Tell us about the backstage.What were the most complex or difficult things you had to solve during filming (technically and/or emotionally)?
For a project like this, rehearsals were fundamentals. I needed to work confidence, to get actors to trust in the team. Part of the project was shot during night for 10 days in a row, because I wanted a particular look in the photography. It was too cold, too harsh. This was especially important for the spirit of the group. We lived most of the time with artificial lights, at night, eating the same thing, in the same restaurant, transforming the reality that we’re shooting in the reality we’re living. I think, for them and for me, it was a very cathartic experience. Not in a shallow way. We lived it. Every actor created a mechanism of defence and overcoming. The director of photography José Oliveira has shot in a way that he was not comfortable. The costume designer team was working on an incredibly stressful timetable. Some of the suits were delivered minutes before location rehearsal. The crew did not sleep more than 4-5 hours during these 10 days. The list goes on. All of this was thinking to put the team on the edge and having to depend on the other. We were a family and end up like one. This was particularly important. I think that is important to work with the tools that the actor have. Not forcing. Give him the freedom to walk by himself. When we shoot the “aquarium” scenes, dealing with water, breathing with it, balancing the weight to achieve peace in this environment, required to listen each one of them. You must be the first to give the example. The shooting on this muddy beach was frightful, so I entered before the actors. Then, all of them relied and got at ease. They got to play with it like children, so that this scary place transformed into a playground where everything was possible.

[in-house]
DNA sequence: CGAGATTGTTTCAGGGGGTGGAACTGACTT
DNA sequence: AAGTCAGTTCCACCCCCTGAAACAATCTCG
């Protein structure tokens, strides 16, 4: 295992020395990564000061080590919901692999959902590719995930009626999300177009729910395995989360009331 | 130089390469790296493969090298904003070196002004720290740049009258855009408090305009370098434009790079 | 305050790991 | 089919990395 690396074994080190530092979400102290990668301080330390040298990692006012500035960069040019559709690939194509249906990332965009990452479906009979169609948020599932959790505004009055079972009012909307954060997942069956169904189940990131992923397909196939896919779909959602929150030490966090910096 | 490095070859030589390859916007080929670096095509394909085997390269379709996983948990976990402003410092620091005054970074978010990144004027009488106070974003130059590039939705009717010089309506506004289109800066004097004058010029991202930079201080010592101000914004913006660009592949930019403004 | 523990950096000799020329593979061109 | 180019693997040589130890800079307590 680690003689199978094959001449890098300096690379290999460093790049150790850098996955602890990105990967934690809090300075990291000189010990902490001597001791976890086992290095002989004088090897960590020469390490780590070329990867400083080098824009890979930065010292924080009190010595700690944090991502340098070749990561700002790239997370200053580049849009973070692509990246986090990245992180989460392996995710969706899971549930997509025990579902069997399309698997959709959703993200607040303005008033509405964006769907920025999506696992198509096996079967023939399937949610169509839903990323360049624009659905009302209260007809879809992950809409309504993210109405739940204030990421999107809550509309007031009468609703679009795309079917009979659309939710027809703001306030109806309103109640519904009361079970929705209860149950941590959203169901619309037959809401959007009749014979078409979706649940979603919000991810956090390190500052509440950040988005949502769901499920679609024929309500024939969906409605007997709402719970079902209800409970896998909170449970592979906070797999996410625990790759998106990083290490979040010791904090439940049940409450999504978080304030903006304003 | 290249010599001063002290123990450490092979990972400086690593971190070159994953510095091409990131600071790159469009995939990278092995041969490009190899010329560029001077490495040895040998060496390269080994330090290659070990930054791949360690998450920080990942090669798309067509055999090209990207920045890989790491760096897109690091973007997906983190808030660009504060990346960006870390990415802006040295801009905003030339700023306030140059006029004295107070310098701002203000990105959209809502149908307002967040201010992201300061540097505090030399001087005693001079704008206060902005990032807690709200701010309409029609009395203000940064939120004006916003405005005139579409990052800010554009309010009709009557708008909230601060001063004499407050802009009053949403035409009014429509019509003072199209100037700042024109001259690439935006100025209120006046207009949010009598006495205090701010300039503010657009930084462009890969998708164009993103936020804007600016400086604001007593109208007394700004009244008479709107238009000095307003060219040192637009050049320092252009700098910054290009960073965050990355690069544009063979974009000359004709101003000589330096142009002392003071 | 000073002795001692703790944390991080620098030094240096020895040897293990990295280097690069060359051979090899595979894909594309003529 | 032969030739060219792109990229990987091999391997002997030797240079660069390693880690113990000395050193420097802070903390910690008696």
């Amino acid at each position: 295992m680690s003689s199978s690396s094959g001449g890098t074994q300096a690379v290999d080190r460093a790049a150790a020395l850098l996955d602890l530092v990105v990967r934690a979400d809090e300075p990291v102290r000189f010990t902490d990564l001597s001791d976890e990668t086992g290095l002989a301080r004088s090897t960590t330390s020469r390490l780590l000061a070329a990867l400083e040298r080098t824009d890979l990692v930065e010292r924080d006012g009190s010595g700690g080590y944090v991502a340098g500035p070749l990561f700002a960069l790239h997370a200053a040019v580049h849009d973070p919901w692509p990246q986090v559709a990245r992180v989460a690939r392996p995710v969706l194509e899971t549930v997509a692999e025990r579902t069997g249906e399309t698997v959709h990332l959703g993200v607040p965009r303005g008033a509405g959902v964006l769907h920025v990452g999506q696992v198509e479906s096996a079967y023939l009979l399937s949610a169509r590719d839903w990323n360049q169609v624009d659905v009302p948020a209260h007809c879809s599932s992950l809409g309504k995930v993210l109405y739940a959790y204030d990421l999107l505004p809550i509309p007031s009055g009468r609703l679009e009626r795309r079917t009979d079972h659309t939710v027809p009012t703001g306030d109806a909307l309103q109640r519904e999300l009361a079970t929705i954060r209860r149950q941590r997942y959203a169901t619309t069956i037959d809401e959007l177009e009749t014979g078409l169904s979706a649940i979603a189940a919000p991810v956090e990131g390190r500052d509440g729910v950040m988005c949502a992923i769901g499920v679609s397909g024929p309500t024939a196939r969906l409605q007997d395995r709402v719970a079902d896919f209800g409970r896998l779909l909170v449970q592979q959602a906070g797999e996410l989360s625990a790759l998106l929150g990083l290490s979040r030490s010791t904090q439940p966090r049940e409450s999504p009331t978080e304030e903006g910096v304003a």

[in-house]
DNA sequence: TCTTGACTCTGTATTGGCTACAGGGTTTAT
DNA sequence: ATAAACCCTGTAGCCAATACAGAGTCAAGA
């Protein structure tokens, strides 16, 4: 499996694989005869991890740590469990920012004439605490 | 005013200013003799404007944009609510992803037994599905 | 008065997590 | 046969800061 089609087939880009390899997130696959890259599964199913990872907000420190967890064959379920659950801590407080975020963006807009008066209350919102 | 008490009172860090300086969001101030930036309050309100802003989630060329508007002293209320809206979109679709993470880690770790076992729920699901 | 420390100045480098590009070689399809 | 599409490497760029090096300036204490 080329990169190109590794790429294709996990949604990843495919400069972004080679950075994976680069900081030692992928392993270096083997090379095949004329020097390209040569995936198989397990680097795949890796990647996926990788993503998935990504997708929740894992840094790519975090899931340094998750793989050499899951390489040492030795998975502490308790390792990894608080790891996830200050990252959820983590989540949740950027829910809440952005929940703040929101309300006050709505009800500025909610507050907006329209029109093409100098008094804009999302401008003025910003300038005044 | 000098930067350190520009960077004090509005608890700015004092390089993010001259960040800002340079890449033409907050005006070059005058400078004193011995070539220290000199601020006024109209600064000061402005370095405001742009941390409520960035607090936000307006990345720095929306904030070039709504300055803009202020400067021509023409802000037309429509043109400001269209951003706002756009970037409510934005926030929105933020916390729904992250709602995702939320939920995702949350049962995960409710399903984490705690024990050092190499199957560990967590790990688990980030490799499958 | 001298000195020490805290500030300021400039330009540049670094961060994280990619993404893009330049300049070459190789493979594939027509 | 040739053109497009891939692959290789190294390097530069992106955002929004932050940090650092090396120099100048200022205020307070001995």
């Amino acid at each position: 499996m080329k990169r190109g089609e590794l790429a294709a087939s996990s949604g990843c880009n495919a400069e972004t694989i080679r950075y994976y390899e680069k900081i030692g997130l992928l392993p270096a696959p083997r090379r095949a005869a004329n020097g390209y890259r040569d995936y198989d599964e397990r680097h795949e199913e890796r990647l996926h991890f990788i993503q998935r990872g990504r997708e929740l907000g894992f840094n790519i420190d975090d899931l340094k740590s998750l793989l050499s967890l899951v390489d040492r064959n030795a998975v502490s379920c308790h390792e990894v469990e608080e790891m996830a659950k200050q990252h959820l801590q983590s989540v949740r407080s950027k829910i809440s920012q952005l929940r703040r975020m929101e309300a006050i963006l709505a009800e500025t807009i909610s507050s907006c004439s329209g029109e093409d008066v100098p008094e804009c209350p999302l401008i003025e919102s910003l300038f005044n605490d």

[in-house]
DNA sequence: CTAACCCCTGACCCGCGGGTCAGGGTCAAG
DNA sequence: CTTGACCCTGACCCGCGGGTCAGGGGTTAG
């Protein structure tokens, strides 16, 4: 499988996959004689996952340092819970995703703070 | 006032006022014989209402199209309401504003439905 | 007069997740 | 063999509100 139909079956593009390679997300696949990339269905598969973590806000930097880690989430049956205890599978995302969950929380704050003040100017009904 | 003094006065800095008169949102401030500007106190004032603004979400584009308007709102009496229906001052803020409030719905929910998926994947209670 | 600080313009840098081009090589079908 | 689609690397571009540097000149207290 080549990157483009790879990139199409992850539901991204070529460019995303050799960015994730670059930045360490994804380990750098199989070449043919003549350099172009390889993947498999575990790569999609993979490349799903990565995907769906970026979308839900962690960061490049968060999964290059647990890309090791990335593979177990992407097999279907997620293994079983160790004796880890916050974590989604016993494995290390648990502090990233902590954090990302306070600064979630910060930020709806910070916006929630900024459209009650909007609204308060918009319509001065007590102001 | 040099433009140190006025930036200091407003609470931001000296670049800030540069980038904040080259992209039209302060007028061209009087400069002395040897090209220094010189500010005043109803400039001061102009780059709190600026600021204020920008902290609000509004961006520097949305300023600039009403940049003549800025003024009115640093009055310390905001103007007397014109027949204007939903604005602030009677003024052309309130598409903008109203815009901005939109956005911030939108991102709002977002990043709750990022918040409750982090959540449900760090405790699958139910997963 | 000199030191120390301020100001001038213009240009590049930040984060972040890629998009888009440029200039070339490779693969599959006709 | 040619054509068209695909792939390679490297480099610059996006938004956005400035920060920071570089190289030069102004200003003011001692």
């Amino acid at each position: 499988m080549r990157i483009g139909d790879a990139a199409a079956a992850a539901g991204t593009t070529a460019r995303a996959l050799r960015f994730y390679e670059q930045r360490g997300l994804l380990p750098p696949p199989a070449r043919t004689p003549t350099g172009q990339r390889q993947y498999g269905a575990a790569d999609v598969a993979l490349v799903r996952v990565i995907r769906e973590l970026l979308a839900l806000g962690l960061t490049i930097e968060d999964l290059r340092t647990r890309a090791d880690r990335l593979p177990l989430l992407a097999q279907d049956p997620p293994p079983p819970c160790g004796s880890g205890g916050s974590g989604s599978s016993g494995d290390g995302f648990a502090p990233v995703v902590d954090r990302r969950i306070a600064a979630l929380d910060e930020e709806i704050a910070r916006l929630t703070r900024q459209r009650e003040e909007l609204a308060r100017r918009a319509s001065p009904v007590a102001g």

Your film has achieved amazing results in the competition! Do you plan to make a full-length film? We do have a full-length film called “Dreams”, that is composed by 7 oneiric moments corresponding to 7 sculptures of the MIEC and introduce the main philosophical questions approached with this project. Now we are working on “SCULP”, that is the final full-length film for this project, where this dystopia is developed in a more conventional narrative way.
-- Thank you for giving us the opportunity to speak with you! We will be attentive to your next jobs!
Madrid Film Awards I Press Team madridfilmawards.com